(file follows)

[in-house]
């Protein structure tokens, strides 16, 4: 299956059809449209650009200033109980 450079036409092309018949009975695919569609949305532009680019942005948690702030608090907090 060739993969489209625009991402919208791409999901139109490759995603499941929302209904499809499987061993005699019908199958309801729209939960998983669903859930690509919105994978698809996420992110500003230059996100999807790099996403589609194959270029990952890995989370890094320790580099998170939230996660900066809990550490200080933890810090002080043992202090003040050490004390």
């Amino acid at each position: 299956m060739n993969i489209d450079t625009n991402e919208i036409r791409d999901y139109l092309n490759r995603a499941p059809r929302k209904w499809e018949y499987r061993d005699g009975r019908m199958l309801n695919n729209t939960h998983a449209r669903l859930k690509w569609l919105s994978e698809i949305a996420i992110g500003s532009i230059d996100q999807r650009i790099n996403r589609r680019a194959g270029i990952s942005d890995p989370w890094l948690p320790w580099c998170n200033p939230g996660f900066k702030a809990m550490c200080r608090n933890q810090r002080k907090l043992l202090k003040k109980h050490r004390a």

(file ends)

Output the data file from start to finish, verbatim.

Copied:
[in-house]
């Protein structure tokens, strides 16, 4: 299956059809449209650009200033109980 450079036409092309018949009975695919569609949305532009680019942005948690702030608090907090 060739993969489209625009991402919208791409999901139109490759995603499941929302209904499809499987061993005699019908199958309801729209939960998983669903859930690509919105994978698809996420992110500003230059996100999807790099996403589609194959270029990952890995989370890094320790580099998170939230996660900066809990550490200080933890810090002080043992202090003040050490004390």
């Amino acid at each position: 299956m060739n993969i489209d450079t625009n991402e919208i036409r791409d999901y139109l092309n490759r995603a499941p059809r929302k209904w499809e018949y499987r061993d005699g009975r019908m199958l309801n695919n729209t939960h998983a449209r669903l859930k690509w569609l919105s994978e698809i949305a996420i992110g500003s532009i230059d996100q999807r650009i790099n996403r589609r680019a194959g270029i990952s942005d890995p989370w890094l948690p320790w580099c998170n200033p939230g996660f900066k702030a809990m550490c200080r608090n933890q810090r002080k907090l043992l202090k003040k109980h050490r004390a």